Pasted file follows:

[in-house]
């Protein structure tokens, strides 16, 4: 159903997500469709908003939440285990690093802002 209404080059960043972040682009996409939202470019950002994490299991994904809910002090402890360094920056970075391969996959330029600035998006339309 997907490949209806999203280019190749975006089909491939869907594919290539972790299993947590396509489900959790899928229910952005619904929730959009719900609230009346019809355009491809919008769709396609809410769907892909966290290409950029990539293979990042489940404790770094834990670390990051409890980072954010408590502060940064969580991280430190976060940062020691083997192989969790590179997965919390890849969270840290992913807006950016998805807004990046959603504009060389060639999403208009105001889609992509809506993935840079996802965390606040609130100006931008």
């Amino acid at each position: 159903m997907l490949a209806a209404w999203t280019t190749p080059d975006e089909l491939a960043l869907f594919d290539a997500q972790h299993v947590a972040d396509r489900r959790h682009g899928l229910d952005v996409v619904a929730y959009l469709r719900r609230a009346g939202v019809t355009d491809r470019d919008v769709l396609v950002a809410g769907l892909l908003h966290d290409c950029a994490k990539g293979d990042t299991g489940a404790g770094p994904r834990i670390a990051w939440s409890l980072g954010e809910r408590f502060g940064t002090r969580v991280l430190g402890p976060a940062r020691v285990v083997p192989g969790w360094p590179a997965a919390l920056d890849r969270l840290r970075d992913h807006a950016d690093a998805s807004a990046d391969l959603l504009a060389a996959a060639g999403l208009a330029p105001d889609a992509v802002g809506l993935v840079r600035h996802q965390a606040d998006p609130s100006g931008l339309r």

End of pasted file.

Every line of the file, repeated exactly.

[in-house]
């Protein structure tokens, strides 16, 4: 159903997500469709908003939440285990690093802002 209404080059960043972040682009996409939202470019950002994490299991994904809910002090402890360094920056970075391969996959330029600035998006339309 997907490949209806999203280019190749975006089909491939869907594919290539972790299993947590396509489900959790899928229910952005619904929730959009719900609230009346019809355009491809919008769709396609809410769907892909966290290409950029990539293979990042489940404790770094834990670390990051409890980072954010408590502060940064969580991280430190976060940062020691083997192989969790590179997965919390890849969270840290992913807006950016998805807004990046959603504009060389060639999403208009105001889609992509809506993935840079996802965390606040609130100006931008």
């Amino acid at each position: 159903m997907l490949a209806a209404w999203t280019t190749p080059d975006e089909l491939a960043l869907f594919d290539a997500q972790h299993v947590a972040d396509r489900r959790h682009g899928l229910d952005v996409v619904a929730y959009l469709r719900r609230a009346g939202v019809t355009d491809r470019d919008v769709l396609v950002a809410g769907l892909l908003h966290d290409c950029a994490k990539g293979d990042t299991g489940a404790g770094p994904r834990i670390a990051w939440s409890l980072g954010e809910r408590f502060g940064t002090r969580v991280l430190g402890p976060a940062r020691v285990v083997p192989g969790w360094p590179a997965a919390l920056d890849r969270l840290r970075d992913h807006a950016d690093a998805s807004a990046d391969l959603l504009a060389a996959a060639g999403l208009a330029p105001d889609a992509v802002g809506l993935v840079r600035h996802q965390a606040d998006p609130s100006g931008l339309r």